A FAMOUS rock structure under Filey Brigg’s waters is set to make waves on a national television programme.
The Spittals, which many believe originate from Roman or medieval times, are due to feature on the BBC Coast programme next year as part of a new cutting edge aerial survey into the area.
Camera crews spent hours by the historic site as a small drone aircraft took photographs which will produce a 3D image of the Spittals in all their glory.
Members of Filey Brigg Research group, Chris Robinson, Chris Clark and Bob Briggs, were joined by archaeologist John Buglass for the filming and were delighted with the results.
Chris Robinson, project leader, said: “The Spittals looks like an railway embankment underwater and stands eight metres clear of the seabed in places.
“It runs for 600 metres into Filey Bay and at extreme low tide only the ﬁrst third of the structure is still visible.
“We believe that the Spittals was used for transporting stone from Filey Brigg by barge.
“We have historical evidence that Filey Brigg was quarried from Roman times until 1905 and stone was used to build Bridlington Priory, Bridlington Harbour and local churches.
“Spittals was used as a harbour from medieval times, it may even be of Roman Origin, serving a nearby fourth Century Roman Signal Station.
“The aerial survey is the ﬁnal piece in the puzzle and may help to date the structure.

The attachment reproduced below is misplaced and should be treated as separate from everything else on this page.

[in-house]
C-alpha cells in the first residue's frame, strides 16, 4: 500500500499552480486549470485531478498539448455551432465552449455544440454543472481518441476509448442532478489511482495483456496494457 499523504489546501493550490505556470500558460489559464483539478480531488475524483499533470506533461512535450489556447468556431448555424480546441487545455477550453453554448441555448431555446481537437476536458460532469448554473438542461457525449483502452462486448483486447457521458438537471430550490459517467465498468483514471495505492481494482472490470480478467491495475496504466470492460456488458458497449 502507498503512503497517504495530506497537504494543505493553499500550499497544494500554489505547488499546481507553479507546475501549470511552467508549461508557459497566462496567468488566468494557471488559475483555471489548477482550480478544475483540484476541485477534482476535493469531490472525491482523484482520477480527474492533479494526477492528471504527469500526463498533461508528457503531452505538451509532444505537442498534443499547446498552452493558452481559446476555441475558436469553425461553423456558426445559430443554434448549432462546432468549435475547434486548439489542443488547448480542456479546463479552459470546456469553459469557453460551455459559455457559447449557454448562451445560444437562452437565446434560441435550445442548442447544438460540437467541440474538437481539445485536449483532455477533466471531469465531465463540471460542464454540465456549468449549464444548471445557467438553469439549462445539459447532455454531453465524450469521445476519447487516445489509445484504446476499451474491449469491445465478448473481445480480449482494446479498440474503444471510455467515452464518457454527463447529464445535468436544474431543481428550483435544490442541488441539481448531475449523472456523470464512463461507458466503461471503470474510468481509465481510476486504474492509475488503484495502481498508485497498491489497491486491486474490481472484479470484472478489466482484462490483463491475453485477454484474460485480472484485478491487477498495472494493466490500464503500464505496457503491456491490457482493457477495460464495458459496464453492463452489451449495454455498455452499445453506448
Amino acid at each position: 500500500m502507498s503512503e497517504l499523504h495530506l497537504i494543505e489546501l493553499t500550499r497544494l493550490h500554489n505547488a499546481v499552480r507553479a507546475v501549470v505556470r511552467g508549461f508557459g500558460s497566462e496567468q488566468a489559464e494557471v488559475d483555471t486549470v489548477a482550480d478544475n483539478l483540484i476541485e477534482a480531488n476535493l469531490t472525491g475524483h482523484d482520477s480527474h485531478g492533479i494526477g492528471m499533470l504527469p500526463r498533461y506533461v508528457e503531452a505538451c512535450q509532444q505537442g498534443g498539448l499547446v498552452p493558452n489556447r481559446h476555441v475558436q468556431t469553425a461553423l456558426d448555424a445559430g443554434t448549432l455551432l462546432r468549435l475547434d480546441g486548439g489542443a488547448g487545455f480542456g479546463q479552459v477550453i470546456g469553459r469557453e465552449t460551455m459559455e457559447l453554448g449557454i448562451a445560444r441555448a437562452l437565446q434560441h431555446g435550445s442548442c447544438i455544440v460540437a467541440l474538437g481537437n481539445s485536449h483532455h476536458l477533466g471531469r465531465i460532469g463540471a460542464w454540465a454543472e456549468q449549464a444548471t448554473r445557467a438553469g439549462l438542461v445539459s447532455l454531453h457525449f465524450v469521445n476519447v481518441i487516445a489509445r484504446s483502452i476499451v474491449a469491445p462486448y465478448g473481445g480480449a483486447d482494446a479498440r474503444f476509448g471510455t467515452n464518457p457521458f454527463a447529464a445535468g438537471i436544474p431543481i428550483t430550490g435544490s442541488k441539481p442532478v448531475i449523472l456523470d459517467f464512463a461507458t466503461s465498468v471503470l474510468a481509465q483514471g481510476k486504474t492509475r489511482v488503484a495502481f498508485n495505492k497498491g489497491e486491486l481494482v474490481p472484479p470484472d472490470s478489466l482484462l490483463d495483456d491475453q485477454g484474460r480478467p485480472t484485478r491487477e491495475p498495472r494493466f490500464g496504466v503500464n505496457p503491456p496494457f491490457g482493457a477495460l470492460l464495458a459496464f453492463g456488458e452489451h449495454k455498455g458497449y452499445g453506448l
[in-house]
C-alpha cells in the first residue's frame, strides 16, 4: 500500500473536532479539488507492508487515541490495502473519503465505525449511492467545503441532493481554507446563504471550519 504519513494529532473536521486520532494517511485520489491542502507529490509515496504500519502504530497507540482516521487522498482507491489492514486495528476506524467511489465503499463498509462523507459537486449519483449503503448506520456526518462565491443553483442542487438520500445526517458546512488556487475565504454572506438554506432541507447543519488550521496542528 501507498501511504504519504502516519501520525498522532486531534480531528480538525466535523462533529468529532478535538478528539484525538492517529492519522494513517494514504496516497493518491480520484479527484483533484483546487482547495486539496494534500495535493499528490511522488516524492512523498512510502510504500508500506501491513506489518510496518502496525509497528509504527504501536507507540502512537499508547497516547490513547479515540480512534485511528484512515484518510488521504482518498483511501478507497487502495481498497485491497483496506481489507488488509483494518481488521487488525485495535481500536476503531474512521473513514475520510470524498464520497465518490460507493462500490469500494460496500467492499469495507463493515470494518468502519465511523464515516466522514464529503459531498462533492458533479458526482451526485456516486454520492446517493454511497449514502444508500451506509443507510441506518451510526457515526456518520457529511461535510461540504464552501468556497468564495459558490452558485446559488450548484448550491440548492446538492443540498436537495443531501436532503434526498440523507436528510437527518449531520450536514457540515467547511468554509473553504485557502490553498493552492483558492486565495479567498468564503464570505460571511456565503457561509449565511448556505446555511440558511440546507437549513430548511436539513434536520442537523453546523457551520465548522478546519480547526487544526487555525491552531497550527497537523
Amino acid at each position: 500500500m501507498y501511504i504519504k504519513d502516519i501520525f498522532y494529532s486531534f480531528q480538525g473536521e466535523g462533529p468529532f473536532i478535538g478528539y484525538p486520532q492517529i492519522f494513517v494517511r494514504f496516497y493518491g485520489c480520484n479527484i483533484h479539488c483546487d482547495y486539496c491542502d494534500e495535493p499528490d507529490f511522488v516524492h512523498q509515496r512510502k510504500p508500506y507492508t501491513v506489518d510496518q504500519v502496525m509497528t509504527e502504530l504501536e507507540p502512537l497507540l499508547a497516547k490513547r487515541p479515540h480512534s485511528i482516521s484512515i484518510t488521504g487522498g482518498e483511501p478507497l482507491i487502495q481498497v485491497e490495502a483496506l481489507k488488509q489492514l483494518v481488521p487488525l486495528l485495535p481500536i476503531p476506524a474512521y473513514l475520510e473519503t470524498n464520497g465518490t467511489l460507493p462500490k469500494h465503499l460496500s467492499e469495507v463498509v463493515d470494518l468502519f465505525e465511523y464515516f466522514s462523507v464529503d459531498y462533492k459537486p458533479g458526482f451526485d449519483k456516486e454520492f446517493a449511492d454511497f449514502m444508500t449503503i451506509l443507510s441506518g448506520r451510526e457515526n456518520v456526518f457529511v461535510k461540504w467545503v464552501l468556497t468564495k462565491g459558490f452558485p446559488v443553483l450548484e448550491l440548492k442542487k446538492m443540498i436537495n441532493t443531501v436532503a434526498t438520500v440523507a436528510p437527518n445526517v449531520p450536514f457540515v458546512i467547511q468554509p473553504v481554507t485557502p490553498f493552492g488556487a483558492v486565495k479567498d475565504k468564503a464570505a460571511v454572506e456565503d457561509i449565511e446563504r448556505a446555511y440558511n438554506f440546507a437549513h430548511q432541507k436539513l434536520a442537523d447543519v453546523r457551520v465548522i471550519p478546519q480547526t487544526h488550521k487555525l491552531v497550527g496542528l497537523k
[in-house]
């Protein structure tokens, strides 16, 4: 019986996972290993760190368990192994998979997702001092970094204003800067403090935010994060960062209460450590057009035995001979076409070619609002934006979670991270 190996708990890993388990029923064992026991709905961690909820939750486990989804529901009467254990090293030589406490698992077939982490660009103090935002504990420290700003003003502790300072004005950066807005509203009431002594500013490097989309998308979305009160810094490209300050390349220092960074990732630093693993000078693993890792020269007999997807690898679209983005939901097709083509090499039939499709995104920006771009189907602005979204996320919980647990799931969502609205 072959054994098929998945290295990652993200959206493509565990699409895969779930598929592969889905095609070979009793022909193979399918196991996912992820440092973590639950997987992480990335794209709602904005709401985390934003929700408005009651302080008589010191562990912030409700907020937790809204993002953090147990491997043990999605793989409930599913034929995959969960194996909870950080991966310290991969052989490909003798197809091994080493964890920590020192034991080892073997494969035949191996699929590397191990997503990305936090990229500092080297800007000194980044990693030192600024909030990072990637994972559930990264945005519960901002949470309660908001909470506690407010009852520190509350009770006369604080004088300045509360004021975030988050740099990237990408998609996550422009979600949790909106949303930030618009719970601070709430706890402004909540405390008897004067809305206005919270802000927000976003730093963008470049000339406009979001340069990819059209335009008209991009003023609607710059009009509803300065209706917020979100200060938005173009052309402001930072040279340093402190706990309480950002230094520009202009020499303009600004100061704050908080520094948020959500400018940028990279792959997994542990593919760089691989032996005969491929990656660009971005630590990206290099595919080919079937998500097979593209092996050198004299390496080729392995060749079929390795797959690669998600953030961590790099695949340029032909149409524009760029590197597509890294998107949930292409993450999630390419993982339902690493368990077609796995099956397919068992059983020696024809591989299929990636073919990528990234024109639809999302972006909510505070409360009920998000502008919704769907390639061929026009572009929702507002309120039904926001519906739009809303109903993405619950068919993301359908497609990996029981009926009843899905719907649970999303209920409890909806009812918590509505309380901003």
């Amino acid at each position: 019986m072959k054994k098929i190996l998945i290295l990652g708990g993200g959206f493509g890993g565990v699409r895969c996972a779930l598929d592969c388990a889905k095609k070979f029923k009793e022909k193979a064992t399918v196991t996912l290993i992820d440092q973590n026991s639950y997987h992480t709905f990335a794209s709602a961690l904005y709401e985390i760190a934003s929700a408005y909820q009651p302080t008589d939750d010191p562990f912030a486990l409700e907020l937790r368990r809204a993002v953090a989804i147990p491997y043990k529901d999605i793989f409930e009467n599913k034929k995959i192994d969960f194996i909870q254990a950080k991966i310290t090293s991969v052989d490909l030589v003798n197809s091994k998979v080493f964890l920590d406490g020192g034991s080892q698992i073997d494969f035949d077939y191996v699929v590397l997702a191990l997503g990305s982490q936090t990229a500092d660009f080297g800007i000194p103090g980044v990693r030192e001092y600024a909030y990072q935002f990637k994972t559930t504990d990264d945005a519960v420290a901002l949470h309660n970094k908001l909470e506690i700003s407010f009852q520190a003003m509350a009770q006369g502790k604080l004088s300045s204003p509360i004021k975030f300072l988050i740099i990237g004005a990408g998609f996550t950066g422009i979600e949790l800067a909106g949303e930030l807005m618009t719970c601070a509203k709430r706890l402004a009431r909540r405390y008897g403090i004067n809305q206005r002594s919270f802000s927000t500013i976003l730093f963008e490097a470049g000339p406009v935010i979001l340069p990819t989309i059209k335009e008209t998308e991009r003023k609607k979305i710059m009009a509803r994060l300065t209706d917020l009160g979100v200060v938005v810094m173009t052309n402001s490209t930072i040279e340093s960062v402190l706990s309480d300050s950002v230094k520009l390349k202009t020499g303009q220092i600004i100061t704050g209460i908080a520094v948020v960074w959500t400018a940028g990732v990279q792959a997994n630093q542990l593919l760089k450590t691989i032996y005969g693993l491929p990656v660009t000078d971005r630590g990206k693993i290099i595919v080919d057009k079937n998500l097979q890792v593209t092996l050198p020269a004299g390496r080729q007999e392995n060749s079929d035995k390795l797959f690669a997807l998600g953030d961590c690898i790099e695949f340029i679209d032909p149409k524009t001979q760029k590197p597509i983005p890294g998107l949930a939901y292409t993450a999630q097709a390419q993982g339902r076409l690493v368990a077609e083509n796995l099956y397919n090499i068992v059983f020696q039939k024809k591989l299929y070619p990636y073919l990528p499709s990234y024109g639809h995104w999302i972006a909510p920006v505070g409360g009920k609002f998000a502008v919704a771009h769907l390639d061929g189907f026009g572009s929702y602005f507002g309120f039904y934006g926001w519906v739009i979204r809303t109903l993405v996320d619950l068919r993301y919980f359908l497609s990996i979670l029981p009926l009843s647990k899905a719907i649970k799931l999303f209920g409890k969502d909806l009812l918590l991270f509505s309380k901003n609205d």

“We had considered carrying out a land survey of the piles of boulders on the Brigg, which may be quarry waste but it would have taken years.
“However, Nigel’s plane has done the work in a few minutes, what a result!”
The research group carried out a detailed underwater survey in the mid-1990s, which dismissed the theory that the Spittals were of natural origin.
Bob Briggs, the group’s research co-ordinator, added the new technology had allowed for a greater insight into the structure.
He added: “We have been shown the ﬁrst images and they are amazing, we can look at the site at any angle with a resolution of a less than a centimetre.
“Even the droplets of spray from seas breaking over the Brigg are visible and frozen in time.
“When we carried out our survey this kind of technology didn’t exist.”
The group now hopes to use the aerial footage to complete their project.
The Coast programme is set to be broadcast next year.